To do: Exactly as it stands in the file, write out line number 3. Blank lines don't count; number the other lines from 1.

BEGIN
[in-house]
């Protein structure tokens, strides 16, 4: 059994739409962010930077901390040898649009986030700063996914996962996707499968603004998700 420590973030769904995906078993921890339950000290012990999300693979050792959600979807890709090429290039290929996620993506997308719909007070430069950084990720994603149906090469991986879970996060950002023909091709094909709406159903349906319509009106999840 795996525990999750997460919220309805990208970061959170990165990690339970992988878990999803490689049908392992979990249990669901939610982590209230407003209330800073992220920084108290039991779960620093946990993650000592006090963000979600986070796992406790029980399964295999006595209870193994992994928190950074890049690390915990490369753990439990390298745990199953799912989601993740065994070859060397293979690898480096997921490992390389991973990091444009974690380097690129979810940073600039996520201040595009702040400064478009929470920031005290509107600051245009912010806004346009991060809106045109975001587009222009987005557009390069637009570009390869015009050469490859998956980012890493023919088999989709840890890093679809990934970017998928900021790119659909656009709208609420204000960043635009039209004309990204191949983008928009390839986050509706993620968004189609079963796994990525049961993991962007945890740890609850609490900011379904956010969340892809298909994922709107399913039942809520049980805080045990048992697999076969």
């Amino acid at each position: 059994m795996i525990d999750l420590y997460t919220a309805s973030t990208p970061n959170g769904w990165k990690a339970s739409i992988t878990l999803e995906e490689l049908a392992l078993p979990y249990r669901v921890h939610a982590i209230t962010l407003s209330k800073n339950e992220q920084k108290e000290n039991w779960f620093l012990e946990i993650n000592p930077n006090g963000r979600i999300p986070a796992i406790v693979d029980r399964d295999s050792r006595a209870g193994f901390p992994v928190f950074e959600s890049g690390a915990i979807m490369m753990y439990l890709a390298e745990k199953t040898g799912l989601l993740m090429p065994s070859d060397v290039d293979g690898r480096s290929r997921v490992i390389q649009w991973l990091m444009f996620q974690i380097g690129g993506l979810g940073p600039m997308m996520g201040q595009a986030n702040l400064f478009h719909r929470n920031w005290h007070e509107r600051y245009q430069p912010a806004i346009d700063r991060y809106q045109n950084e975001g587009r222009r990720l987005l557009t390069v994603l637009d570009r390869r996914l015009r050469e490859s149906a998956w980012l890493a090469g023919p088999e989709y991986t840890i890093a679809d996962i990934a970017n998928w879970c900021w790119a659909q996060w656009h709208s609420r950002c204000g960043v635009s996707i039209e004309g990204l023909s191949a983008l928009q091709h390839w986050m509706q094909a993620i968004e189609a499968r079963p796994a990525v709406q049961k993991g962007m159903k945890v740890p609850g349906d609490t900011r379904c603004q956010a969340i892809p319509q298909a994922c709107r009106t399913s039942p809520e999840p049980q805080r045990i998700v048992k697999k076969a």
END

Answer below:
């Amino acid at each position: 059994m795996i525990d999750l420590y997460t919220a309805s973030t990208p970061n959170g769904w990165k990690a339970s739409i992988t878990l999803e995906e490689l049908a392992l078993p979990y249990r669901v921890h939610a982590i209230t962010l407003s209330k800073n339950e992220q920084k108290e000290n039991w779960f620093l012990e946990i993650n000592p930077n006090g963000r979600i999300p986070a796992i406790v693979d029980r399964d295999s050792r006595a209870g193994f901390p992994v928190f950074e959600s890049g690390a915990i979807m490369m753990y439990l890709a390298e745990k199953t040898g799912l989601l993740m090429p065994s070859d060397v290039d293979g690898r480096s290929r997921v490992i390389q649009w991973l990091m444009f996620q974690i380097g690129g993506l979810g940073p600039m997308m996520g201040q595009a986030n702040l400064f478009h719909r929470n920031w005290h007070e509107r600051y245009q430069p912010a806004i346009d700063r991060y809106q045109n950084e975001g587009r222009r990720l987005l557009t390069v994603l637009d570009r390869r996914l015009r050469e490859s149906a998956w980012l890493a090469g023919p088999e989709y991986t840890i890093a679809d996962i990934a970017n998928w879970c900021w790119a659909q996060w656009h709208s609420r950002c204000g960043v635009s996707i039209e004309g990204l023909s191949a983008l928009q091709h390839w986050m509706q094909a993620i968004e189609a499968r079963p796994a990525v709406q049961k993991g962007m159903k945890v740890p609850g349906d609490t900011r379904c603004q956010a969340i892809p319509q298909a994922c709107r009106t399913s039942p809520e999840p049980q805080r045990i998700v048992k697999k076969a």